ASEAN: The way forward

By Kishore Mahbubani and Rhoda Severino

In this essay, the dean of the Lee Kuan Yew School of Public Policy, Kishore Mahbubani, and colleague Rhoda Severino argue that ASEAN’s achievements mask significant challenges.

The Association of Southeast Asian Nations (ASEAN) has dramatically raised living standards of the more than 600 million people residing within its ten member countries and brought a host of indirect benefits to billions of others in neighboring states. And yet ASEAN has won relatively little recognition for those achievements. Beyond Southeast Asia, few have heard of ASEAN, and even within the region, the organization’s role and contributions are poorly understood. This essay seeks to highlight three of ASEAN’s greatest achievements and identify three key risks to its continued success. (The views expressed are those of the authors and not necessarily of McKinsey & Company.)

ASEAN was formed in 1967, at the height of the Cold War, with five members: Indonesia, Malaysia, the Philippines, Singapore, and Thailand. The nations of Indochina were entangled in geopolitical competition between the United States and the Soviet Union. The failure of two previous attempts at a Southeast Asian regional organization augured poorly for ASEAN’s prospects. Thanat Khoman, the former Thai foreign minister and one of ASEAN’s founding fathers, lists four primary motivations behind the establishment of ASEAN. The first was to prevent external powers from exploiting the power vacuum left after rapid decolonization of the region. Second, the founders of ASEAN saw an opportunity to foster cooperation among countries with common interests in the same geographic region. Third, the founders were convinced that the countries of Southeast Asia would have a stronger voice in addressing major global powers if they could speak together. Finally, ASEAN’s founders believed “cooperation and ultimately integration serve the interests of all—something that individual efforts can never achieve.”1

In our view, ASEAN’s three greatest contributions are peace, prosperity, and geopolitical stability for Southeast Asia. Each of these accomplishments is remarkable; considered in aggregate, they are astonishing.

In a region as diverse as Southeast Asia, peace is hardly a given. Although relatively small in geographic terms (ASEAN covers a land area of 4.46 million kilometers, less than half the size of the United States), the group’s members encompass a bewildering kaleidoscope of languages, religions, and traditions. ASEAN includes 240 million Muslims, 125 million Christians, 150 million Buddhists, 7 million Hindus, and 50 million followers of folk religions. ASEAN’s political systems, too, span a wide spectrum, from competitive democracies to one-party states and monarchies. The region’s cultures are even more diverse. Consider the Acehnese and the Javanese; both are categorized as Muslim in Indonesia, but culturally they could not be more different. Acehnese keen to assert their separate identity waged a bitter war of secession in Indonesia. Today Aceh is the only province in Indonesia under Sharia and recently expanded Sharia to apply to Muslims and non-Muslims alike.

As Ruth McVey, an American scholar renowned for her knowledge of Southeast Asian history, has observed: “The question to be posed is not so much of why there is armed separatism in Southeast Asia as why there is not more of it.”2 Southeast Asia has been aptly described as “the Balkans of Asia.” When the Cold War ended in 1989, most observers expected conflict to erupt there while peace prevailed in the Balkans of Europe. What happened, instead, was the reverse.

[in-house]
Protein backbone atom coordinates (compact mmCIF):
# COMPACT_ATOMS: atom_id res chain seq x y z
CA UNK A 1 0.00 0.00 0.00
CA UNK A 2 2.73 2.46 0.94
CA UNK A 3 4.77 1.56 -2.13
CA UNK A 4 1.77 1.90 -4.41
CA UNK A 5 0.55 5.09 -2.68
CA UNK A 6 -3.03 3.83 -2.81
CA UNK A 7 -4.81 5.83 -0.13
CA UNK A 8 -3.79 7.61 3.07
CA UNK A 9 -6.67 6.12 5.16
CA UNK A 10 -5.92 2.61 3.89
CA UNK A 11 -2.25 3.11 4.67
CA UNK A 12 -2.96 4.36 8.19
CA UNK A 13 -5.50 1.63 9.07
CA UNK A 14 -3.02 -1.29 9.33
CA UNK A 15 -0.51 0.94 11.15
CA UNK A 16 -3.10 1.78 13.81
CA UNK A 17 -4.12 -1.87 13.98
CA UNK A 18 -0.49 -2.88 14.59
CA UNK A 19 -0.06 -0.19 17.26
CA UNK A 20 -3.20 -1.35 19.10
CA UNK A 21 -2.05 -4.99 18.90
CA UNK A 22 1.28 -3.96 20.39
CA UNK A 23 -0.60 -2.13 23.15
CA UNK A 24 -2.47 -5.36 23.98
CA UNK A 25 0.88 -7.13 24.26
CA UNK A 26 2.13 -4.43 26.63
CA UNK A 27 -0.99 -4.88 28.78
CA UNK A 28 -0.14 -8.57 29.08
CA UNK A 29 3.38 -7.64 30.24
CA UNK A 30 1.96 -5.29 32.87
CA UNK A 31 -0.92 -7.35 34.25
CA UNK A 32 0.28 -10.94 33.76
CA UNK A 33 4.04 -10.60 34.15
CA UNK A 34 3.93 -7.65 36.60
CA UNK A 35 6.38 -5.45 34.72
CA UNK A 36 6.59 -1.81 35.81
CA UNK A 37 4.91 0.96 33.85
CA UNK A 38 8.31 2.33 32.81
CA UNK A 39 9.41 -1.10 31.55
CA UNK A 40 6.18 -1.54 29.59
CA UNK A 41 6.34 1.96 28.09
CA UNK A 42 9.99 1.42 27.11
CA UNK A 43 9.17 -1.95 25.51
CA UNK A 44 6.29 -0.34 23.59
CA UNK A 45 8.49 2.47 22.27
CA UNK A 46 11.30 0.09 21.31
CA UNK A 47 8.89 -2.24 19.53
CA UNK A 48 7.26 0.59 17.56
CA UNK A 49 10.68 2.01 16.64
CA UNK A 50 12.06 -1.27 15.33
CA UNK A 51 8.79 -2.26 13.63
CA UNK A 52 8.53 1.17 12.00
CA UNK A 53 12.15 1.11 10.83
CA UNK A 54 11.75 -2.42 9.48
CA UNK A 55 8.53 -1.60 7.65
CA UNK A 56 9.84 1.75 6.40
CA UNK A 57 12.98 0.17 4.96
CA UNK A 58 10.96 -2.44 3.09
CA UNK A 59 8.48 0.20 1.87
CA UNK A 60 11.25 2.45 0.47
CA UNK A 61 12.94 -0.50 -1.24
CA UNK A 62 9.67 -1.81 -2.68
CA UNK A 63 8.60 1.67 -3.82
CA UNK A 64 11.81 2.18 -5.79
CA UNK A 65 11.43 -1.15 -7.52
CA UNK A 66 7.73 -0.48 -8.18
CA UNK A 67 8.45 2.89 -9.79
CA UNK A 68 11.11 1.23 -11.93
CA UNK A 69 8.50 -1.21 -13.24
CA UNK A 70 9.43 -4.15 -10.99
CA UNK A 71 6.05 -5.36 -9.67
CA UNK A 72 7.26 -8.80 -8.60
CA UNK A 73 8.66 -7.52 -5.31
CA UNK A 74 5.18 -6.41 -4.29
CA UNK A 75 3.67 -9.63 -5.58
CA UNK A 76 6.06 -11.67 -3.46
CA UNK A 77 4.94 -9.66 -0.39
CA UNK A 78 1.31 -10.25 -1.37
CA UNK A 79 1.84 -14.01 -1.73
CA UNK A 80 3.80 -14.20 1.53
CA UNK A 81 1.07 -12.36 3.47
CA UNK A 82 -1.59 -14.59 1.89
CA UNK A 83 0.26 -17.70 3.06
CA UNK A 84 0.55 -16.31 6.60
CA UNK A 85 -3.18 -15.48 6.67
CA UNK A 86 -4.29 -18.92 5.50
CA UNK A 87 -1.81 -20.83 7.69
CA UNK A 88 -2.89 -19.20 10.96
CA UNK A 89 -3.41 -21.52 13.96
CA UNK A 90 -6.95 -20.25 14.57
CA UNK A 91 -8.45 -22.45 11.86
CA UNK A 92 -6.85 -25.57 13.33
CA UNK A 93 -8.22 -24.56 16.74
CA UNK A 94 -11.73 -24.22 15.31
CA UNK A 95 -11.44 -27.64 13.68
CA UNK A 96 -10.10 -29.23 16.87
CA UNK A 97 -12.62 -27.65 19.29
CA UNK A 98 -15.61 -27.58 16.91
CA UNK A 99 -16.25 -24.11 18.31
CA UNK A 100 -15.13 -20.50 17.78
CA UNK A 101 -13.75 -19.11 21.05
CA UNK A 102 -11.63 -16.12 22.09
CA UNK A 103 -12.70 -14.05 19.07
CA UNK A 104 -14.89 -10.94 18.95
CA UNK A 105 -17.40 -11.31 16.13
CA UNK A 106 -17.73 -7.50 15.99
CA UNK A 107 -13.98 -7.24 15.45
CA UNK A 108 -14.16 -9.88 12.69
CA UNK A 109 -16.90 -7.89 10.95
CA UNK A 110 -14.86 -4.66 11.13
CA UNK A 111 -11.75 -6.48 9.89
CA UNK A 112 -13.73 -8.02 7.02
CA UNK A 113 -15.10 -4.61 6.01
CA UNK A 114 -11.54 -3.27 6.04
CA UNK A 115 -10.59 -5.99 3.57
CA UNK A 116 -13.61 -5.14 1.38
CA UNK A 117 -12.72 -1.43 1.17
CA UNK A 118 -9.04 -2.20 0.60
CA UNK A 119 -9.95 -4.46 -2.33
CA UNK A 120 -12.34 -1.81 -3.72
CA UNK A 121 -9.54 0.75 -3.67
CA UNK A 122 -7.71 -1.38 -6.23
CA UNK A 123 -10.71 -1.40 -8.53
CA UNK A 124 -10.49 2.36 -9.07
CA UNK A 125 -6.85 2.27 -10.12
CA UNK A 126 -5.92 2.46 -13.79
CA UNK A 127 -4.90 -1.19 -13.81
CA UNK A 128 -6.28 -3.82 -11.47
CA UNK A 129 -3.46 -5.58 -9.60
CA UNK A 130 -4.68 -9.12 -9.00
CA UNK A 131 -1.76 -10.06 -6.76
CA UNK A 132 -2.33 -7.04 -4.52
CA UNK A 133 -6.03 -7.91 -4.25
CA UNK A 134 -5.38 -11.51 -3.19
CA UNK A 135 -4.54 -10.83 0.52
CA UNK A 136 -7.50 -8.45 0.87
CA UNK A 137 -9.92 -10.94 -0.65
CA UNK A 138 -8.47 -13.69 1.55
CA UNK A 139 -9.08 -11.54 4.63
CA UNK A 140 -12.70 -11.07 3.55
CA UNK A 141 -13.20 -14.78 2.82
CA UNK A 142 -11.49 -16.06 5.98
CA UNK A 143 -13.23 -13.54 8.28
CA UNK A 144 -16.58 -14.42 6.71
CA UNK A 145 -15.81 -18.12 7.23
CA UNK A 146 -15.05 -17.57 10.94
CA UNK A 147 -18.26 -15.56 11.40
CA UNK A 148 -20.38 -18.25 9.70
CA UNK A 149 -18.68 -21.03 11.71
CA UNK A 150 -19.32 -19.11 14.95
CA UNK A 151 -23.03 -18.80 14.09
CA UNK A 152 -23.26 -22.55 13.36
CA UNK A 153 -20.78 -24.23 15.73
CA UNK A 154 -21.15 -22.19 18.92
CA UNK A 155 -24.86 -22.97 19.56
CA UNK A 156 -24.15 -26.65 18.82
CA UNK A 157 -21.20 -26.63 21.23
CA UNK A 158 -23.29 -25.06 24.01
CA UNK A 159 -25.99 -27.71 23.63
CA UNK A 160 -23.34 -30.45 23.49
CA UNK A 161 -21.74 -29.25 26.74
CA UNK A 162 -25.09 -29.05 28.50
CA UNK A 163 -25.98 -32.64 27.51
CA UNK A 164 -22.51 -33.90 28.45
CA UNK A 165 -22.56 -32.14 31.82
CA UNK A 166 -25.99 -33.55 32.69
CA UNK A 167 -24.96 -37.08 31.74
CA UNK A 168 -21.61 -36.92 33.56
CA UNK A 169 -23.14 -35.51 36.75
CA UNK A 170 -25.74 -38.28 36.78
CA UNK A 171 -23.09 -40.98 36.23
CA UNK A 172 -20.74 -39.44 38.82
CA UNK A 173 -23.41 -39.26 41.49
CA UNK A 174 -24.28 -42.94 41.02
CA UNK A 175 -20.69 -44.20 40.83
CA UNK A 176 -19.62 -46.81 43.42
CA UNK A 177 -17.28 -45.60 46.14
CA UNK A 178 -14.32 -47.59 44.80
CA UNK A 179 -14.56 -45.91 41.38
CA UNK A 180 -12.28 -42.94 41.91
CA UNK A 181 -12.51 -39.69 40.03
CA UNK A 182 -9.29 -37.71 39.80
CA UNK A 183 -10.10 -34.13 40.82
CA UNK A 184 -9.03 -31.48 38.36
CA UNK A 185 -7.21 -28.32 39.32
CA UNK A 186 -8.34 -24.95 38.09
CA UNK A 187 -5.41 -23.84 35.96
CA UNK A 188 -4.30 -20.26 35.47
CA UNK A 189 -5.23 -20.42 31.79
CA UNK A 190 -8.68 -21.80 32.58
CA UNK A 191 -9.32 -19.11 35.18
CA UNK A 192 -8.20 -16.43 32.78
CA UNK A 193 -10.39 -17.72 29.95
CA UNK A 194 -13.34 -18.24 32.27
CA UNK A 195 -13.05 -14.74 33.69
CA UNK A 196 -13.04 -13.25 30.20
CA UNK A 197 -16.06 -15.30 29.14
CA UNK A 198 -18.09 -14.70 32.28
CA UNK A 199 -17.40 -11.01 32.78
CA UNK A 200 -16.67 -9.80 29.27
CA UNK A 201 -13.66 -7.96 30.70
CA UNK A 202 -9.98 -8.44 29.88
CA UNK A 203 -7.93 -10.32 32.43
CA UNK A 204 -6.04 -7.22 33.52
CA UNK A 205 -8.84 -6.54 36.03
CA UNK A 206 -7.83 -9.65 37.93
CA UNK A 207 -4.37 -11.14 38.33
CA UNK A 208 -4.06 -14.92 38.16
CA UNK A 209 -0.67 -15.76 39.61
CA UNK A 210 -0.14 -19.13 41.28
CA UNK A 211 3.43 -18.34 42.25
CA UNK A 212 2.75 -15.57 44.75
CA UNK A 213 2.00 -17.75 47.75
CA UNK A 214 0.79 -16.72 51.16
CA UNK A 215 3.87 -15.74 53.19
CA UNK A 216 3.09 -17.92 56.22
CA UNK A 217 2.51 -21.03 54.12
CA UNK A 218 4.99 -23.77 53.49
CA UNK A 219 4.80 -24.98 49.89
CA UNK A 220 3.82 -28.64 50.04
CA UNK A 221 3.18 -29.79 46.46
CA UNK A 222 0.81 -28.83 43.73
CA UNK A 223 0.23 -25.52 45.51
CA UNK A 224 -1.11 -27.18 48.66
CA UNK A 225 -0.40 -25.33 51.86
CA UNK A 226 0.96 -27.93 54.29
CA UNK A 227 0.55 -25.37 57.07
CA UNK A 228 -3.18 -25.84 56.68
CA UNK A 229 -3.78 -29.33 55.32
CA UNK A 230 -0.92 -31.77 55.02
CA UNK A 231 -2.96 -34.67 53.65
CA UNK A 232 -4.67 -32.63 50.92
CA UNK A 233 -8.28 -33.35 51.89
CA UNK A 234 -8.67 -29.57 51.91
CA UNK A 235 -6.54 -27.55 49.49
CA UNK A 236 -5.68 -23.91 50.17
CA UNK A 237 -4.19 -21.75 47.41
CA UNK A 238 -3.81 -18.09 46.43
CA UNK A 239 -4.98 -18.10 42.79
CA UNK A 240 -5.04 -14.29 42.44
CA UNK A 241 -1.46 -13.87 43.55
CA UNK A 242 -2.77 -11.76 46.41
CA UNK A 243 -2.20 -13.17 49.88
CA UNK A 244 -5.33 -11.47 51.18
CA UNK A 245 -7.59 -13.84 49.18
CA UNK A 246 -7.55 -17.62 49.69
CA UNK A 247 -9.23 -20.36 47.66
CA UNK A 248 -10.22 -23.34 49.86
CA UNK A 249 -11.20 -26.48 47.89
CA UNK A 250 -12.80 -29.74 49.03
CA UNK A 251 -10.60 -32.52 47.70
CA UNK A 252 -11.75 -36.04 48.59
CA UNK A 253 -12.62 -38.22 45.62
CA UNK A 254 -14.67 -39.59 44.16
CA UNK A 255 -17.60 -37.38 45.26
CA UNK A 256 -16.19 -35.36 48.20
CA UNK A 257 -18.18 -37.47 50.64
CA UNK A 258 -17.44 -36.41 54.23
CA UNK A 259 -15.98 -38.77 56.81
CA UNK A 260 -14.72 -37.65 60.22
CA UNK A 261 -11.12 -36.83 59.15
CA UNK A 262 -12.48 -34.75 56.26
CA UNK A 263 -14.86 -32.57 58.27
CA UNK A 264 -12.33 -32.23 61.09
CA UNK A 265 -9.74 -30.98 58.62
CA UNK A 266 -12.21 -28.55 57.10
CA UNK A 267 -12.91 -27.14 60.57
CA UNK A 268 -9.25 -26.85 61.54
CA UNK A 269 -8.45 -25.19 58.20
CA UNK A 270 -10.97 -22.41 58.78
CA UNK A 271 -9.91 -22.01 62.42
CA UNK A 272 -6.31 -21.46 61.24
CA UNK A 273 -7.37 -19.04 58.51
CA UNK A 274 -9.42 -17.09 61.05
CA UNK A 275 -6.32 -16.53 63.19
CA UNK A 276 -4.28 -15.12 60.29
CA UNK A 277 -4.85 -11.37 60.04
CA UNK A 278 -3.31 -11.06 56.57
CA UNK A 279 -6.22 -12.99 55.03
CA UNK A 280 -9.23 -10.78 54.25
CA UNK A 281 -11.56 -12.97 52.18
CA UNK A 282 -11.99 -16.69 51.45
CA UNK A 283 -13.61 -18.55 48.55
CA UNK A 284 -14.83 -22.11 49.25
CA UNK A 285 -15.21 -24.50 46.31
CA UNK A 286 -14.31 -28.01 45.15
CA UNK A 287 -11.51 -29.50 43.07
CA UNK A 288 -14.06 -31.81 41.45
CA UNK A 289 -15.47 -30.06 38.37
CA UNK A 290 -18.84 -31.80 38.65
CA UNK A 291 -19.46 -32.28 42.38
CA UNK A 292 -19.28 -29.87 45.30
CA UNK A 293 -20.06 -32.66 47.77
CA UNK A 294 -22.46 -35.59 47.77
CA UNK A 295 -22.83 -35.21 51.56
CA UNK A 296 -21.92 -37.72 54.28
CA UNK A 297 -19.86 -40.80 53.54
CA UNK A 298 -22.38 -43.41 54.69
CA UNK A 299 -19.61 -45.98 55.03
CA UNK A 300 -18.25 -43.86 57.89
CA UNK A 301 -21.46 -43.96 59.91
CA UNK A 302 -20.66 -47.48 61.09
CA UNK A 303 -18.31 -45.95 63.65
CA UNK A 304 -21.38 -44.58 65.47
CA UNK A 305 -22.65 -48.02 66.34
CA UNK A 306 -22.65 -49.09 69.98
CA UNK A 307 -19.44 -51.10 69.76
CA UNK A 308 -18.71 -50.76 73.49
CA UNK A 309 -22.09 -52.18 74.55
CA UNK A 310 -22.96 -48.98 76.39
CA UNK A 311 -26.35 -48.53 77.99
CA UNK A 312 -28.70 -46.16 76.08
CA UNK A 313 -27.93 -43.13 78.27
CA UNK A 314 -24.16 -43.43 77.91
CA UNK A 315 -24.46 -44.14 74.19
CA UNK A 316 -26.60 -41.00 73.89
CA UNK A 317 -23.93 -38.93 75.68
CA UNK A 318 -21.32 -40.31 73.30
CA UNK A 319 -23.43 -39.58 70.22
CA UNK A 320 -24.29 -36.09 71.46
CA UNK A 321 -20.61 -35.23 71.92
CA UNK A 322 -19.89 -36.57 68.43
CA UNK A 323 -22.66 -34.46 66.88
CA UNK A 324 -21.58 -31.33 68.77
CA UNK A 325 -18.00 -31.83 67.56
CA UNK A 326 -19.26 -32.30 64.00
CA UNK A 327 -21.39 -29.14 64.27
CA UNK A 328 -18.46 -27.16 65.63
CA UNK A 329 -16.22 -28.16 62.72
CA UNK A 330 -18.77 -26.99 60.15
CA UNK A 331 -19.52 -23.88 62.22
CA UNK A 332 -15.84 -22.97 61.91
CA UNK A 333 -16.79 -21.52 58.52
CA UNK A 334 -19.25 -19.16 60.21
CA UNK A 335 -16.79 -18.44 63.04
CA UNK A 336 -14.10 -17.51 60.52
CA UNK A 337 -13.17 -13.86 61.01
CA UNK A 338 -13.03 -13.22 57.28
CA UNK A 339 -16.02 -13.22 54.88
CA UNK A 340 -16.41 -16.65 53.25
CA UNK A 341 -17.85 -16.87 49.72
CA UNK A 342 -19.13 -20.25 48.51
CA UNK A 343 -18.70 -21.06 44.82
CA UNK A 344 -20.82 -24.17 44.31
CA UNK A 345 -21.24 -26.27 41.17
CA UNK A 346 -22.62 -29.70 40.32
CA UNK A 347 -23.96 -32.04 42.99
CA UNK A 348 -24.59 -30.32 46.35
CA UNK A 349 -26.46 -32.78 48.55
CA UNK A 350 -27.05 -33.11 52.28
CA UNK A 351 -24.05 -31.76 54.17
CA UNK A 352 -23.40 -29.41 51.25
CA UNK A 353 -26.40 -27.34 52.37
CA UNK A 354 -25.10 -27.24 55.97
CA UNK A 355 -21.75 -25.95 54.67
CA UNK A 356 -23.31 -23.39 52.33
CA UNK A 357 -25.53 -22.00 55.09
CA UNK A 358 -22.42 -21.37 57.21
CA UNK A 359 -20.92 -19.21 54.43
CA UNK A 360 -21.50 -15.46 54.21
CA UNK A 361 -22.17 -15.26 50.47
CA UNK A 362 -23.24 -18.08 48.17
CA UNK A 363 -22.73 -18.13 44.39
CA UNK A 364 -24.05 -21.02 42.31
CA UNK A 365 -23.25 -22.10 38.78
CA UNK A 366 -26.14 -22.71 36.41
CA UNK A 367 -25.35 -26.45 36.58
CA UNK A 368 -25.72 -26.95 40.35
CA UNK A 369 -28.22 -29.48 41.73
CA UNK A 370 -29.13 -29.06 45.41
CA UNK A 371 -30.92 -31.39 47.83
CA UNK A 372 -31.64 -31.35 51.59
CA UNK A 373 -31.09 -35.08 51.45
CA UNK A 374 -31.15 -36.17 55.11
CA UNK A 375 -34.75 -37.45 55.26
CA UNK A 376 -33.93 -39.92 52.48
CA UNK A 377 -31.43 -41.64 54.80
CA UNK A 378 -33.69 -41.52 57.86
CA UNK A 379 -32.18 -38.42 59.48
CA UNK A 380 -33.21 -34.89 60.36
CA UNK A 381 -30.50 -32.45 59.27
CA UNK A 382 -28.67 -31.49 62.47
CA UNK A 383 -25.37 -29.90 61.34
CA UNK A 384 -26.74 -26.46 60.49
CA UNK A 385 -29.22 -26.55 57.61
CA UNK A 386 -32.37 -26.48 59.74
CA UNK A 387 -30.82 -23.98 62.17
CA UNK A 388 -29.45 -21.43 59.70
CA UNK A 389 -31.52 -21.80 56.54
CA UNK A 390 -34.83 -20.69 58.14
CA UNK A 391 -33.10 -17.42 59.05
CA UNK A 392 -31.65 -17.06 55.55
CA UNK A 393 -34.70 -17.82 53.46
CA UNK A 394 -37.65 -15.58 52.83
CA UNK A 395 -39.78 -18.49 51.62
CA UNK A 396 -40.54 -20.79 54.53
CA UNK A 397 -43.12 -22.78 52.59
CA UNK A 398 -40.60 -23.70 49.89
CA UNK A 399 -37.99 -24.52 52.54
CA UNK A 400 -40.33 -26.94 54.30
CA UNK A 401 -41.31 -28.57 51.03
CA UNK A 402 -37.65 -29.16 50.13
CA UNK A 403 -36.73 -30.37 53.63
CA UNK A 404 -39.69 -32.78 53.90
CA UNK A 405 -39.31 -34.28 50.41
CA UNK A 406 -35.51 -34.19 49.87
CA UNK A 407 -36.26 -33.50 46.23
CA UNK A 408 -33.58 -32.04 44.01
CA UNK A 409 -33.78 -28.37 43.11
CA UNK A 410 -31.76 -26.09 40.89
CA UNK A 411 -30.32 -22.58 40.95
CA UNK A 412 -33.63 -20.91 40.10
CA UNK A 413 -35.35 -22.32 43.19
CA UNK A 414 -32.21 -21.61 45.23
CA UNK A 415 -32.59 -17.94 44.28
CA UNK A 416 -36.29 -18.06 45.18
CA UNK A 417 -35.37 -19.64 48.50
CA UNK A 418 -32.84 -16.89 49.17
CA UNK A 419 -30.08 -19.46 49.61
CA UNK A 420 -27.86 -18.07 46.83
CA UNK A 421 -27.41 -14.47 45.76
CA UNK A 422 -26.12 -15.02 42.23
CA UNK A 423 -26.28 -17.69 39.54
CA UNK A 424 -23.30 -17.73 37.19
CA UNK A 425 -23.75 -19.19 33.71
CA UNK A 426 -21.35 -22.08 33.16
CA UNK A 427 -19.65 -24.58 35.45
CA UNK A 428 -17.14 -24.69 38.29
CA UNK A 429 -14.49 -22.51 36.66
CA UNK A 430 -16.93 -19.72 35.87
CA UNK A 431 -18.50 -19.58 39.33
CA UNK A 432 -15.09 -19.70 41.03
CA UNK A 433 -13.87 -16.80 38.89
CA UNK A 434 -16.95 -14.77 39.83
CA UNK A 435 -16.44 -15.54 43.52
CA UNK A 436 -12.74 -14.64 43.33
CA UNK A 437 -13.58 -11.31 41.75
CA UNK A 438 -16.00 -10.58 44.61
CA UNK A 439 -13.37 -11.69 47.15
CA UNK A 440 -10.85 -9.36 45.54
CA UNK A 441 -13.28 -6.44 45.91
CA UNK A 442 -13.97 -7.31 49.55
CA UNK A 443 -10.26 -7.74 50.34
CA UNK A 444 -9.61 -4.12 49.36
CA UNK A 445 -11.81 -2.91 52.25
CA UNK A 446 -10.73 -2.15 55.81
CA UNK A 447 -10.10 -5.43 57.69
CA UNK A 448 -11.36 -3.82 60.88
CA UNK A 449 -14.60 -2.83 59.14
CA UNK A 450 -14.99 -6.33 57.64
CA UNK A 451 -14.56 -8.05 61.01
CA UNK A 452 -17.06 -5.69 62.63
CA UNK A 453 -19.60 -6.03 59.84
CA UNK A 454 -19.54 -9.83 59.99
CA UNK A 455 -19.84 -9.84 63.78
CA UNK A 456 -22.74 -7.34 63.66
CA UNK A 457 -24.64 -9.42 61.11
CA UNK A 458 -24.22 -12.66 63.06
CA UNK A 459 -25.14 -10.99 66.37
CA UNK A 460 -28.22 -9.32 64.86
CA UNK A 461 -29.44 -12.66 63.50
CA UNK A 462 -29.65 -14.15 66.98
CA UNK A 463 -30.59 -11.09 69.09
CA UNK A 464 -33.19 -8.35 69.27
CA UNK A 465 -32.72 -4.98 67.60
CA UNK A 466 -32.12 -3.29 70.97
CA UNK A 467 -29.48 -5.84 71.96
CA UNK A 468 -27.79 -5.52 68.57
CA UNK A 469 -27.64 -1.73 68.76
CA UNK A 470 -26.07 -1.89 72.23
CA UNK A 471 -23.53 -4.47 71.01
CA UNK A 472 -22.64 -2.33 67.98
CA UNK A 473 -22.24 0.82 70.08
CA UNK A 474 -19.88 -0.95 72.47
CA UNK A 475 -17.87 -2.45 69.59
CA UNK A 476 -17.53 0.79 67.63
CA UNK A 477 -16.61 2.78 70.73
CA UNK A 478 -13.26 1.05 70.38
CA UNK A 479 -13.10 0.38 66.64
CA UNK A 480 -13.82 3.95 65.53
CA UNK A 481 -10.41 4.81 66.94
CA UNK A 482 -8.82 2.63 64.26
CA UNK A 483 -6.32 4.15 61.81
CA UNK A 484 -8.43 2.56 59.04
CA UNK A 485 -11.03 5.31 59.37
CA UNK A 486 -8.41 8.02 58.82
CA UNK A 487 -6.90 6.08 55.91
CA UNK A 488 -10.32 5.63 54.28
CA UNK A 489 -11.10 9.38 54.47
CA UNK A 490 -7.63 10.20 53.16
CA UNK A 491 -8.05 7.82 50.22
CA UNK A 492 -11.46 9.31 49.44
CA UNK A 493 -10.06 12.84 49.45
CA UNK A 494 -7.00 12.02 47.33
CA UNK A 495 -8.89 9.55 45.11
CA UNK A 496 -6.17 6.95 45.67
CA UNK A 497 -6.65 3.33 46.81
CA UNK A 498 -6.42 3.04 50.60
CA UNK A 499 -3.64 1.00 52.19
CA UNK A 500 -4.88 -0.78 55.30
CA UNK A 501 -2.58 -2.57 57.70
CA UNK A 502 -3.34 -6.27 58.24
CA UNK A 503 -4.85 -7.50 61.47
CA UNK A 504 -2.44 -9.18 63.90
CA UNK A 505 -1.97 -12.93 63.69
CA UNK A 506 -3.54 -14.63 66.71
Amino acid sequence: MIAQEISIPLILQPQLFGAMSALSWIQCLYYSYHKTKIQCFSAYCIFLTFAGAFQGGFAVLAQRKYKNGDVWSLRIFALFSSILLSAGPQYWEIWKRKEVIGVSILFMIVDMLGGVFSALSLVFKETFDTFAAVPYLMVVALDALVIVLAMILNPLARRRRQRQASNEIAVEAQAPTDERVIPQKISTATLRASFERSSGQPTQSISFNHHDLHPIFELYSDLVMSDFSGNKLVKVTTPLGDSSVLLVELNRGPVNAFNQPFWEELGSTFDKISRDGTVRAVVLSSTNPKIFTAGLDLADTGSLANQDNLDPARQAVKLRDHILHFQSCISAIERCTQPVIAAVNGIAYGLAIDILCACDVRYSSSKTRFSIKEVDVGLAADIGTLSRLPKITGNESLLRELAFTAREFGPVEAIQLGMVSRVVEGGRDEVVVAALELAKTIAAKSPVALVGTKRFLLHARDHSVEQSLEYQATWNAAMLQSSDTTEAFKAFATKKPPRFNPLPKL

ASEAN contributed to this unexpected outbreak of peace in at least three important ways. First, it cultivated a culture of “musyawarah and mufakat” (“consultation and consensus” in Indonesian). This ethos is now hailed by many as the “ASEAN way” and has helped nations such as Myanmar achieve a peaceful transition from decades of harsh military rule, while nations in similar situations in other regions—Syria, for example—were riven by conflict. Scholar Amitav Acharya associates the ASEAN way with “a high degree of discreteness, informality, pragmatism, expediency, consensus building, and nonconfrontational bargaining styles, which are often contrasted with the adversarial posturing and legalistic decision-making procedures in Western multilateral negotiations.”3 This approach has facilitated the persistent economic and political engagement of regimes like Myanmar’s military junta, preventing isolation from hardening their positions.

Second, ASEAN now organizes more than 1,000 meetings a year that touch on virtually every topic, from trade to tourism and from health to the environment. As a result, thousands of invisible formal networks have evolved in the region. When Kishore was permanent secretary of the Singapore Foreign Ministry, many a deal was sealed on the golf course.

Third, ASEAN embraced a policy of nonintervention. The West frowned on this and encouraged ASEAN states to criticize one another when their human-rights records slipped. Yet ASEAN countries wisely ignored this advice and assiduously avoided meddling in one another’s domestic affairs. The result has been peace. While there have been minor skirmishes between neighboring countries since they have joined ASEAN, those disputes have fizzled out quickly, reflecting ASEAN’s facility for conflict management and quiet diplomacy. This low-key approach doesn’t generate newspaper headlines in the way that economic sanctions or harsh rhetoric might, but it has been highly effective in defusing potentially explosive situations such as the Thai–Cambodia border dispute and the dispute over Sabah between Malaysia and the Philippines.